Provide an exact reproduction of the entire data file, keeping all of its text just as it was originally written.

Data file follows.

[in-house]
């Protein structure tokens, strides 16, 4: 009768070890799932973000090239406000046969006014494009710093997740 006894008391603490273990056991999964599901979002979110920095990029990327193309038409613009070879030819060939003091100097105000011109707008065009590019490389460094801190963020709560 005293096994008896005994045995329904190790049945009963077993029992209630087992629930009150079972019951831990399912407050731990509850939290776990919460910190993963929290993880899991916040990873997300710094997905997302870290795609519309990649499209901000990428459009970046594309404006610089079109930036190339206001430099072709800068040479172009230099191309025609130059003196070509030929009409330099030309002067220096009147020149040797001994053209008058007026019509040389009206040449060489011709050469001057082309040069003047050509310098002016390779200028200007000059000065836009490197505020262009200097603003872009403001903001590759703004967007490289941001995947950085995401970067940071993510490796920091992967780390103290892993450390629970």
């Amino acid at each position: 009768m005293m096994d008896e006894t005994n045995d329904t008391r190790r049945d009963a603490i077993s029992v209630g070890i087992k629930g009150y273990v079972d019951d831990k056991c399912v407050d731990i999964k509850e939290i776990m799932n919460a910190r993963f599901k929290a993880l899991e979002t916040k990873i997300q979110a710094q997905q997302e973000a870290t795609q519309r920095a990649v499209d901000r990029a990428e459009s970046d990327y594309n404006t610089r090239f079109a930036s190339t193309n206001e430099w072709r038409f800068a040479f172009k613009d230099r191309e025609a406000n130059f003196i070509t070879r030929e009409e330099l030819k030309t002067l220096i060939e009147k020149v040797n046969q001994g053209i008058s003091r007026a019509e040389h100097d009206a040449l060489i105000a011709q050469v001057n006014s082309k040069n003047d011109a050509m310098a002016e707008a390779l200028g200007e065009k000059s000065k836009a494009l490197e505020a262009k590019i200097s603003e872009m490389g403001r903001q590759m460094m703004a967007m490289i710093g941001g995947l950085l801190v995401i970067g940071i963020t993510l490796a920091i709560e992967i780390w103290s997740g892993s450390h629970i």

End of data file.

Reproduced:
[in-house]
């Protein structure tokens, strides 16, 4: 009768070890799932973000090239406000046969006014494009710093997740 006894008391603490273990056991999964599901979002979110920095990029990327193309038409613009070879030819060939003091100097105000011109707008065009590019490389460094801190963020709560 005293096994008896005994045995329904190790049945009963077993029992209630087992629930009150079972019951831990399912407050731990509850939290776990919460910190993963929290993880899991916040990873997300710094997905997302870290795609519309990649499209901000990428459009970046594309404006610089079109930036190339206001430099072709800068040479172009230099191309025609130059003196070509030929009409330099030309002067220096009147020149040797001994053209008058007026019509040389009206040449060489011709050469001057082309040069003047050509310098002016390779200028200007000059000065836009490197505020262009200097603003872009403001903001590759703004967007490289941001995947950085995401970067940071993510490796920091992967780390103290892993450390629970």
């Amino acid at each position: 009768m005293m096994d008896e006894t005994n045995d329904t008391r190790r049945d009963a603490i077993s029992v209630g070890i087992k629930g009150y273990v079972d019951d831990k056991c399912v407050d731990i999964k509850e939290i776990m799932n919460a910190r993963f599901k929290a993880l899991e979002t916040k990873i997300q979110a710094q997905q997302e973000a870290t795609q519309r920095a990649v499209d901000r990029a990428e459009s970046d990327y594309n404006t610089r090239f079109a930036s190339t193309n206001e430099w072709r038409f800068a040479f172009k613009d230099r191309e025609a406000n130059f003196i070509t070879r030929e009409e330099l030819k030309t002067l220096i060939e009147k020149v040797n046969q001994g053209i008058s003091r007026a019509e040389h100097d009206a040449l060489i105000a011709q050469v001057n006014s082309k040069n003047d011109a050509m310098a002016e707008a390779l200028g200007e065009k000059s000065k836009a494009l490197e505020a262009k590019i200097s603003e872009m490389g403001r903001q590759m460094m703004a967007m490289i710093g941001g995947l950085l801190v995401i970067g940071i963020t993510l490796a920091i709560e992967i780390w103290s997740g892993s450390h629970i």